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From Wikipedia, the free encyclopedia

Louis V. Arco
Arco in a c. 1920 stage production of Old Heidelberg in Leipzig
Born
Lutz Altschul

(1899-07-24)24 July 1899
Died3 April 1975(1975-04-03) (aged 75)
OccupationActor
Years active1919–1972

Louis V. Arco (born Lutz Altschul; 24 July 1899 – 3 April 1975) was an Austrian stage and film actor whose career began in the late 1910s.

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Transcription

Early life and career

Louis V. Arco was born in Baden, Austria-Hungary (now Austria), about 8 kilometers (5 miles) south of Vienna. He made his stage debut in Leipzig in 1919. His first film was the German silent movie Lilly Humbrecht, der Leidensweg einer Stieftochter in 1922. This was followed by The Love of a Queen in 1923. In 1929, he appeared in his last silent movie Napoleon at Saint Helena about Napoleon's last days. This movie was directed by Lupu Pick, who loved making silent movies so much that he could not handle the switch to talkies and ended up poisoning himself in Berlin in 1931.

His first talkie was the film Love's Carnival in 1930. The following year, he appeared in Yorck (about the life of the Prussian general Ludwig Yorck von Wartenburg who fought against Napoleon). In 1932, Altschul appeared in his last German movie, The Black Hussar starring Conrad Veidt. After the Nazis came to power in Germany in 1933, Altschul went home to Austria.

Career during World War II

After Hitler's forces took over Austria in the Anschluss of 1938, Altschul came to America and changed his name to Louis V. Arco. His first movie in America was the 1939 war drama Nurse Edith Cavell. In 1941, he received a small role in Warner Bros. war drama Underground directed by Vincent Sherman. Like many other German and Austrian actors who fled the Nazis, he ended up portraying them in films.

In 1941, Arco received a fairly good role in the Hal B. Wallis film Dr. Ehrlich's Magic Bullet starring Edward G. Robinson. In 1942, Arco plays a Nazi radio censor who is ultimately sent to the Russian Front in Warner Bros.' anti-Nazi movie Berlin Correspondent, with Dana Andrews. Later that year, Arco received one scene as a refugee in Casablanca. He is seen in the introduction to Rick's Cafe looking very depressed. He has one line, "waiting, waiting, waiting....I'll never get out of here....I'll die in Casablanca."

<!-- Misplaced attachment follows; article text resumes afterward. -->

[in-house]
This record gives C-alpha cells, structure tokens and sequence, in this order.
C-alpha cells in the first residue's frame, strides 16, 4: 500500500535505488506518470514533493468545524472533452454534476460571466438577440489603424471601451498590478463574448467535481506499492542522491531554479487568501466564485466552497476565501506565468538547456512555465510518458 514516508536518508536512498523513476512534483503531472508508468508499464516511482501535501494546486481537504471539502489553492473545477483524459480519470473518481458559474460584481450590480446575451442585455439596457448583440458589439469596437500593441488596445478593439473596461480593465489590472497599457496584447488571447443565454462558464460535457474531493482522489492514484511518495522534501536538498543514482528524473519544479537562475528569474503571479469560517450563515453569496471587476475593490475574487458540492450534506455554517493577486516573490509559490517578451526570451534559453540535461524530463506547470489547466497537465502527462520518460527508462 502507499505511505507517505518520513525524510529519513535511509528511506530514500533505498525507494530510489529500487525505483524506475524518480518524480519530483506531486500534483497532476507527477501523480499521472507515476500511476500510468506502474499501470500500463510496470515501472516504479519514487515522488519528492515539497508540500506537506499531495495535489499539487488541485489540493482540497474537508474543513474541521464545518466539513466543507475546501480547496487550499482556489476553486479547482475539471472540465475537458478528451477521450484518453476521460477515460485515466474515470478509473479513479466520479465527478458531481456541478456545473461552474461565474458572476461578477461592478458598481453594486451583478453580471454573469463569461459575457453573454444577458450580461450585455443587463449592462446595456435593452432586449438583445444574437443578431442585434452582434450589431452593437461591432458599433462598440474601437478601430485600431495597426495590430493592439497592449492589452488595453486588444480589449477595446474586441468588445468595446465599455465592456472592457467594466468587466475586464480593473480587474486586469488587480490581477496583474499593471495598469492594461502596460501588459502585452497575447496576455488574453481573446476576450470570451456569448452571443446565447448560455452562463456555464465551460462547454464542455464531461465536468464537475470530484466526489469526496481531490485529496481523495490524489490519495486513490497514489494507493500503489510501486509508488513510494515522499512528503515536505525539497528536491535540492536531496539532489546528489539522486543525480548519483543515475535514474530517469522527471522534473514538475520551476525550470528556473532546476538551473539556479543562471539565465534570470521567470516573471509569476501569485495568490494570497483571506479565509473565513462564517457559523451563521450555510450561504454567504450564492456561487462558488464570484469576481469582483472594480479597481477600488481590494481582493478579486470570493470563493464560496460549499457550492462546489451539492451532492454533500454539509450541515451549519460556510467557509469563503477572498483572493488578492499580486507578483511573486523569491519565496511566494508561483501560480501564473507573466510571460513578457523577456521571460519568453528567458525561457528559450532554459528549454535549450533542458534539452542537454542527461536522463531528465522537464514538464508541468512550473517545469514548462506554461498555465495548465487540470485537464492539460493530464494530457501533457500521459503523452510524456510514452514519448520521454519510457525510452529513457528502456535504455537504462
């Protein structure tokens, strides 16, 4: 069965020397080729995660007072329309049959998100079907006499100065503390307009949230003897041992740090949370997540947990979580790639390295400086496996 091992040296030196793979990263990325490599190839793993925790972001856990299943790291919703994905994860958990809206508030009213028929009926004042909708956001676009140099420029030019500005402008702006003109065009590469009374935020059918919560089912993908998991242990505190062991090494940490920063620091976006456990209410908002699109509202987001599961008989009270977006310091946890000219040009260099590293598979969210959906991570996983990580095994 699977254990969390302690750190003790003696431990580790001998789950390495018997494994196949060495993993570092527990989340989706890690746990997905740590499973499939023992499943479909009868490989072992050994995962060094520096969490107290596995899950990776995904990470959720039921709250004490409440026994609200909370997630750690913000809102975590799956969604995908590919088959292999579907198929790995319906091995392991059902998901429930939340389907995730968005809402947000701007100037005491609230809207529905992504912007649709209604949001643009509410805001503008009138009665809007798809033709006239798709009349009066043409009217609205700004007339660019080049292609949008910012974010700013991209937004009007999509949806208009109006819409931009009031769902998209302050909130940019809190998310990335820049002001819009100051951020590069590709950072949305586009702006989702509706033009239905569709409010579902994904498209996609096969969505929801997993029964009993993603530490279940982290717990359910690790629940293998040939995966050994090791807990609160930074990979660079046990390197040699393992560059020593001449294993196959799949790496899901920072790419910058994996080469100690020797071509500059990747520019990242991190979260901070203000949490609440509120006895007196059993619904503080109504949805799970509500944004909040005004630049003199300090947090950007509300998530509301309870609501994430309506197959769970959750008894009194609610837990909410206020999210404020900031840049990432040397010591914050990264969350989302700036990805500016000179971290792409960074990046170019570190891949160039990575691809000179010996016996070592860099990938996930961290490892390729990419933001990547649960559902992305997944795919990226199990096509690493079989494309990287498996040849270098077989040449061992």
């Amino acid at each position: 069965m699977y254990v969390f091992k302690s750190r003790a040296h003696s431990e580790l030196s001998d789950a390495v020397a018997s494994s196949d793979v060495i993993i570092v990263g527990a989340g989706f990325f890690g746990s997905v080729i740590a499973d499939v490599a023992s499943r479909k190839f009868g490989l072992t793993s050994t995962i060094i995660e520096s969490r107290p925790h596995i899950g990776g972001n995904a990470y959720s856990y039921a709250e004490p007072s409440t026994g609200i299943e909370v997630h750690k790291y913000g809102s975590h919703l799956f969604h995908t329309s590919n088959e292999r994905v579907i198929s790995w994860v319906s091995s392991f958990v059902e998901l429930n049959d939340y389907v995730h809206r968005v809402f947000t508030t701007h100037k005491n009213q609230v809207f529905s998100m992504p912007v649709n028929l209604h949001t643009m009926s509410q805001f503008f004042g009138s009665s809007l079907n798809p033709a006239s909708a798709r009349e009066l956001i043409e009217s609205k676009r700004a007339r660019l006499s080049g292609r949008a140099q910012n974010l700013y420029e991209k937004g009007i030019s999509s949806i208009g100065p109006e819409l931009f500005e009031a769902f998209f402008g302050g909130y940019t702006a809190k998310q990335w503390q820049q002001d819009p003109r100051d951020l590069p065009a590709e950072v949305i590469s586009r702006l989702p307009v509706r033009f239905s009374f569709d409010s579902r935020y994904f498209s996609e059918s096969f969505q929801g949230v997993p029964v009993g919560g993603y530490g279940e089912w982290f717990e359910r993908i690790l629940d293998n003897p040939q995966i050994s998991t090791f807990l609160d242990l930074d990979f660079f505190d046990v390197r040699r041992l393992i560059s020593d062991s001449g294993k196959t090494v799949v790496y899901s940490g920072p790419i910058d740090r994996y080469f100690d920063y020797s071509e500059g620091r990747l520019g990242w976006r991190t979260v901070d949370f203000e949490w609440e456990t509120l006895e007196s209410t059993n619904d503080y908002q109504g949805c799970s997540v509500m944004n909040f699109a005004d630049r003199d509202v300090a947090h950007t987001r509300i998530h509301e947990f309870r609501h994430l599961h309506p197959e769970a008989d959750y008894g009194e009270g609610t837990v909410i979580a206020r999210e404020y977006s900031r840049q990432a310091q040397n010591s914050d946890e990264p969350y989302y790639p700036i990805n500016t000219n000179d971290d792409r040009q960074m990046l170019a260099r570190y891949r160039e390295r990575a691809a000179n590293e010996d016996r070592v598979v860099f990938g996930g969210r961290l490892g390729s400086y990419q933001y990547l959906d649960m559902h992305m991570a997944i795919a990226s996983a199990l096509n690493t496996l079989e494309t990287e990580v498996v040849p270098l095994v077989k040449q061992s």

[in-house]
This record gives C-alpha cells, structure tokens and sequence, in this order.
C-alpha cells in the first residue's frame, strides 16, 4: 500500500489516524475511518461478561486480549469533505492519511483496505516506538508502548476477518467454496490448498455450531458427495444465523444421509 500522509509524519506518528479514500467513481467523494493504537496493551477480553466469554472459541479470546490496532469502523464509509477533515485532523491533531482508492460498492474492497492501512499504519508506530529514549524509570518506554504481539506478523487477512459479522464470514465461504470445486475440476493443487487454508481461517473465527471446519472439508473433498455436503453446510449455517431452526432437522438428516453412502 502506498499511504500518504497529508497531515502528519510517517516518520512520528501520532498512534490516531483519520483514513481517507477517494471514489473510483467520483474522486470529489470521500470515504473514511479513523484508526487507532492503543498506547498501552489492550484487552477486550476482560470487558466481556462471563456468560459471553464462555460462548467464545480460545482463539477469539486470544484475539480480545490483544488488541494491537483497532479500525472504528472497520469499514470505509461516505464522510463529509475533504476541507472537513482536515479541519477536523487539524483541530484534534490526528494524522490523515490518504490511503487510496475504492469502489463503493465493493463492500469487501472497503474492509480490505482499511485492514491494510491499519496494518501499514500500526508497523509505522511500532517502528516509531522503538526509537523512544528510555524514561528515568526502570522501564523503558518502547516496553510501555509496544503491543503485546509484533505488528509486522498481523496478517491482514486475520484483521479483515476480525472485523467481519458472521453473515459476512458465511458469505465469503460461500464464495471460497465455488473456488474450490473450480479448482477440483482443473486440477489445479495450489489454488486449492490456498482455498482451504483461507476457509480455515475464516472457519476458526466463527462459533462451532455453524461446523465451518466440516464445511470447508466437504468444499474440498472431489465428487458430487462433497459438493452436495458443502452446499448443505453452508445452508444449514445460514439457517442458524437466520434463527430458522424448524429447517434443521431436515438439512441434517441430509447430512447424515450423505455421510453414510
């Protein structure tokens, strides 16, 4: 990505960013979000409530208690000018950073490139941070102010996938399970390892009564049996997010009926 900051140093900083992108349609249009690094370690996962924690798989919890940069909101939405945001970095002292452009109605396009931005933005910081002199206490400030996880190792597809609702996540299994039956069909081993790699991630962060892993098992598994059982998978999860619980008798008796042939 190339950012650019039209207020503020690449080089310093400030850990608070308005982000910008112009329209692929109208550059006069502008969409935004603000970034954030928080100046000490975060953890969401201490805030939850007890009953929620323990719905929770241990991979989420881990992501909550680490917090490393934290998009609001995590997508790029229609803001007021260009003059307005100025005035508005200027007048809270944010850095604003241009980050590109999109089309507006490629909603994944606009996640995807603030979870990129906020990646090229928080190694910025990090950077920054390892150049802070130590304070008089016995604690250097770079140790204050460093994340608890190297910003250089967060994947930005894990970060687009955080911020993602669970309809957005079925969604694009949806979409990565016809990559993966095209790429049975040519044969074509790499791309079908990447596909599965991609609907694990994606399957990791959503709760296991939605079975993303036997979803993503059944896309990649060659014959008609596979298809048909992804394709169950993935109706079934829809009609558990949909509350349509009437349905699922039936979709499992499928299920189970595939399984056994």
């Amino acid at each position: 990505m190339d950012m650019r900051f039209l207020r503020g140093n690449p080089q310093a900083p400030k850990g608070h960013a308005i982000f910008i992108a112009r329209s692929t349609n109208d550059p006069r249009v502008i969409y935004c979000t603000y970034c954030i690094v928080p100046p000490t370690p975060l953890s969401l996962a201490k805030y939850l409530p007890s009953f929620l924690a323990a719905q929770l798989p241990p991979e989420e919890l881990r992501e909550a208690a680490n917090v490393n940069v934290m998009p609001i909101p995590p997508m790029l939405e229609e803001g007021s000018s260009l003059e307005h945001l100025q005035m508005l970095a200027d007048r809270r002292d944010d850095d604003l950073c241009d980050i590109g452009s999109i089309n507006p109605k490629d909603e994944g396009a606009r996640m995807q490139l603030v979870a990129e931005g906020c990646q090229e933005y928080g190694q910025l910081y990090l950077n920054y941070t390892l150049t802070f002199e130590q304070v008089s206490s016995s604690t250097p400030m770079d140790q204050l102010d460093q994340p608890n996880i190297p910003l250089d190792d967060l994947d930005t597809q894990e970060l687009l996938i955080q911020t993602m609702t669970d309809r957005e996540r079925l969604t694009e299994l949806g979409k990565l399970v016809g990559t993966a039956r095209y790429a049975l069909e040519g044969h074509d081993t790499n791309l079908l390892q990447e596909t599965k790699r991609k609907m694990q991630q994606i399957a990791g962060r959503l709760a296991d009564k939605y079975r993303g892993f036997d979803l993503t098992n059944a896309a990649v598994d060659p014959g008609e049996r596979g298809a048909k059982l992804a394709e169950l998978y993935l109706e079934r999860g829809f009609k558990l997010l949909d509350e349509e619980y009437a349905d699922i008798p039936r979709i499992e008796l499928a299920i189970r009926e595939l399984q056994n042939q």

In 1943, Arco appeared in 14 films, mostly playing Nazis and mostly uncredited. In Edge of Darkness, starring Errol Flynn, he played a German lieutenant confiscating materials such as food and clothing from a Norwegian town in an extremely arrogant way. Jack L. Warner wanted to leave no doubt as to his opinion of the morals of the Nazis. He played a German alpine officer in Chetniks! The Fighting Guerrillas, a wartime movie on German-occupied Yugoslavia by Twentieth Century-Fox. In Hitler's Madman, he portrayed a sergeant.

Later, Arco appeared in Warner Bros's controversial film Mission to Moscow, starring Walter Huston. Arco played another Nazi in Hostages. In The Strange Death of Adolf Hitler, Arco portrayed a Gestapo officer. Arco again played a Nazi in The Cross of Lorraine. In The Song of Bernadette, Arco got to get away from the Nazi image by portraying a Franciscan friar. He also had a small role as a German submarine commander in another Humphrey Bogart movie, Action in the North Atlantic.

Arco's roles started to diminish as the war came to a close. In 1945, he appeared in only one film, as a German colonel in the war drama Counter-Attack.

Later career

After the Second World War ended in 1945, Arco returned to Europe. In 1949, he was working in West Germany and filmed Duel with Death where he used his birth name Lutz Altschul. He would only appear in three more films after this. He did Straße zur Heimat in Austria in 1952 and later played Herr Dörfl in Question 7 in West Germany in 1961. Arco's last film was done in Switzerland, a Swiss melodrama/documentary on abortion called The Doctor Speaks Out in 1966. In 1972, while in his 70s, Arco appeared in a television episode of Kung Fu starring David Carradine.

Death

Arco died at age 75, not in Casablanca, as his character stated in the movie, but in Zürich, Switzerland.

Selected filmography

References

  • Ulrich, Rudolf (1993). Österreicher in Hollywood: ihr Beitrag zur Entwicklung des amerikanischen Films (in German). Edition S. ISBN 978-3-7046-0419-4.

External links

This page was last edited on 16 October 2023, at 20:51
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